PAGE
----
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The term “senior living” usually conjures images of older adults leaving their homes to live in a skilled nursing facility, assisted living or memory care facility. In reality, most over 65 live in their own homes or with family.

There are many reasons for this:

  •           Greater independence
  •           Established relationships
  •           Avoid the cost of moving
  •           Familiar surroundings and routines
  •           Lower living expense

So, even though we expect to need more help as we age, most want to stay in our home or with family. Another term for this is “aging in place.”

However, before deciding to go this route, there are essential questions to ask.


Who Will Provide Care?

Most of the time, family members serve as caregivers. Two reasons for this are that family members feel obligated and it saves money. Nevertheless, this can be a stressful role that often falls to female caregivers who may already be juggling job and family responsibilities. Usually, these family caregivers are unpaid and untrained. This can result in unnecessary risks like injury from moving a limited-mobility person incorrectly.

Another option for aging in place is to hire healthcare professionals. Many businesses provide trained staff to deliver healthcare in the home.


What Care is Needed?

The overall goal of caregiving is to help older adults stay healthy, safe, and independent. This may involve the following types of care:

  •           Helping with everyday activities like toileting, getting dressed and bathing
  •           Preventing falls by helping a limited mobility adult move from place to place
  •           Helping with meals, laundry and appointments
  •           Overseeing an older adult with dementia-related afflictions


Sometimes the level of care needs to be more intense. In these cases, private nursing for more acute medical conditions is required. A licensed and certified caregiver may need to deliver these services:

  •           Giving medications
  •           Monitoring vitals like blood pressure
  •           Care of medical devices like catheters or feeding tubes
  •           Delivering therapy like physical, speech or occupational


In-Home Healthcare Costs

One might logically expect that in-home healthcare costs less than a senior living facility. However, if paid caregivers are required, the cost depends on the number of daily services and the hours needed to provide such assistance.

For example, the cost for assisted living in the U.S. averages around $4,300 per month. If a person needs help for only an hour or two per day at an average of $24/hour, then in-home healthcare could be affordable. However, if such assistance was required 24 hours per day, the monthly cost would exceed $17,000.

For more intensive services, on average, the monthly cost of a skilled nursing facility is $7,513 for a double-occupancy room and $8,517 for a single-occupancy room. Again, in-Home health care would be more affordable if 11 hours per day or fewer were required.


Covering the Costs

Paying for In-Home Healthcare can come from various sources.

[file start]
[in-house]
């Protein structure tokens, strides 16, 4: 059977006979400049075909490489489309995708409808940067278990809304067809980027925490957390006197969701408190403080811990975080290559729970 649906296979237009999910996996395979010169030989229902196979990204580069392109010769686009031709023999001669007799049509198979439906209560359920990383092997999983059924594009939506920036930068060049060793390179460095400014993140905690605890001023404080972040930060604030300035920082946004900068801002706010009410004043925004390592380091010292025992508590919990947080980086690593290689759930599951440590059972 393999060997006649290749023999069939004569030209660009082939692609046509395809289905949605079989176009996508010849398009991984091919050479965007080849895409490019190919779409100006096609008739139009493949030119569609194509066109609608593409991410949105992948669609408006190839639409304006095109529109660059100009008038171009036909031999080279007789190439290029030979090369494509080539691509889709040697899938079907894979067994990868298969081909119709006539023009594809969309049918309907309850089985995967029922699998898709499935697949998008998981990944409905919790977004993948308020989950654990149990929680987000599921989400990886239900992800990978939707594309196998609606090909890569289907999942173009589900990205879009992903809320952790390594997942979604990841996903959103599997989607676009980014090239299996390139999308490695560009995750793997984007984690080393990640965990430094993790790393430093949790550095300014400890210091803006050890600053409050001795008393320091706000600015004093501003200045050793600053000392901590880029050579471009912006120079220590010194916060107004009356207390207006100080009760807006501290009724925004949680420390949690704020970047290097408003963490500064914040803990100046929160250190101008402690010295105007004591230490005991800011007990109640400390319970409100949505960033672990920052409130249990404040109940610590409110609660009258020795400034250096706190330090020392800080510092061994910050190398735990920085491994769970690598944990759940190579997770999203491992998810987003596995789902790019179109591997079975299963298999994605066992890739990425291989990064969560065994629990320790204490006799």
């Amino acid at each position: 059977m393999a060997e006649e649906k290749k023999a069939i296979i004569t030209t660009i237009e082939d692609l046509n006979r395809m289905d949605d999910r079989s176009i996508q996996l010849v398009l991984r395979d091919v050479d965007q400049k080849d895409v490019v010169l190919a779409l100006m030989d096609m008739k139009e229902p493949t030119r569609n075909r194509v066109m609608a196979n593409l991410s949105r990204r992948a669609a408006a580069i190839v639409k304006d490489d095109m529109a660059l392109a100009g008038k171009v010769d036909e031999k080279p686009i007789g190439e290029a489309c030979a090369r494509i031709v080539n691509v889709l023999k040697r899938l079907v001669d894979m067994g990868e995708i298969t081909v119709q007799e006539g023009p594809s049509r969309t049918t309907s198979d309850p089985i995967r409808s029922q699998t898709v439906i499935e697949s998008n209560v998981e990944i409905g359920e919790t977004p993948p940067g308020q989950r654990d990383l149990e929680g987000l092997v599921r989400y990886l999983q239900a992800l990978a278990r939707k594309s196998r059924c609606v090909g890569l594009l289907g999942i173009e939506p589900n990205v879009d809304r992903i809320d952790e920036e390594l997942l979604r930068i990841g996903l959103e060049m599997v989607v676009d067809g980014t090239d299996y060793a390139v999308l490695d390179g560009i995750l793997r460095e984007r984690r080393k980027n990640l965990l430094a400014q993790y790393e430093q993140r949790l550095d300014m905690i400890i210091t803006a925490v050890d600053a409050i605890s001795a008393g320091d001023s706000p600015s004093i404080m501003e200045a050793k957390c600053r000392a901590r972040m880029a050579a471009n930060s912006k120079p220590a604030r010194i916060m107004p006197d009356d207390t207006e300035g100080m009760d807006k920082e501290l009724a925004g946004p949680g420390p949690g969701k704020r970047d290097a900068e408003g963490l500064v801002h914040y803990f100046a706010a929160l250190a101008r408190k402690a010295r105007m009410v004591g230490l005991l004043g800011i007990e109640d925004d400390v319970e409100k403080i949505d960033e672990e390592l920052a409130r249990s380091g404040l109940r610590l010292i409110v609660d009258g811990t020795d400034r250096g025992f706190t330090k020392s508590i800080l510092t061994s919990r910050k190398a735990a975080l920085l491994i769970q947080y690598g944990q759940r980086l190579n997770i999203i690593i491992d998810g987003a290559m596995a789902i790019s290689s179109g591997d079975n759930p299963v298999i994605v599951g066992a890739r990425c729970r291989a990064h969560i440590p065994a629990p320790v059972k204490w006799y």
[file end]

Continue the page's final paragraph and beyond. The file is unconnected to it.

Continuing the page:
Private Pay

The most common way people pay for in-home care is out of their own pockets. According to a report from BMC Health Services Research, over 60% of payments to in-home caregivers were private pay.



While Medicare will pay hospital, doctor and medication costs, most long-term healthcare is not covered. Medicare will cover personal care services only if they are delivered with prescribed medical services. Some Medicare Advantage policies cover types of personal care, but since each policy provider is different, it’s important to review and understand the details.



Medicaid will pay for in-home care for seniors who qualify on both financial and medical grounds. In some states, personal care is covered, but other states only cover care delivered by licensed professionals. Check your state’s Medicaid rules to understand what is covered.

Many state Medicaid programs offer “cash and counseling” options under which family caregivers can be paid. In-home services must be set up to meet the requirements of an authorized Medicaid care plan so the state will pay benefits.


Long-term Care Insurance

Long-term care insurance often covers in-home care. However, some policies, especially older ones, lack this type of coverage. Be sure to check the specific in-home care provisions for your policy.


Veterans Aid and Attendance Benefit

VA Aid and Attendance benefits may be available to fund in-home care. Qualifying veterans must meet eligibility requirements be receiving a VA pension. Some veterans may also require a doctor’s letter to confirm a disability to receive Aid and Attendance.


Reverse Mortgage Loans

Reverse mortgages allow homeowners to make use the equity of their homes to access non-taxable cash. Older adults can then access then access the funds for in-home healthcare without needing to sell their homes. Of course, there are many crucial considerations when taking out a reverse mortgage. Still, it can be an exceptional way to afford in-home healthcare.


About the Author

Peter Keers is a writer and video blogger focusing on topics for the over-55 audience. Defining himself as a curious seeker, Peter’s interests range across both the art and the science of living an authentic and fulfilling life in the 21st century. See Peter’s recent posts at He can be contacted at [email protected].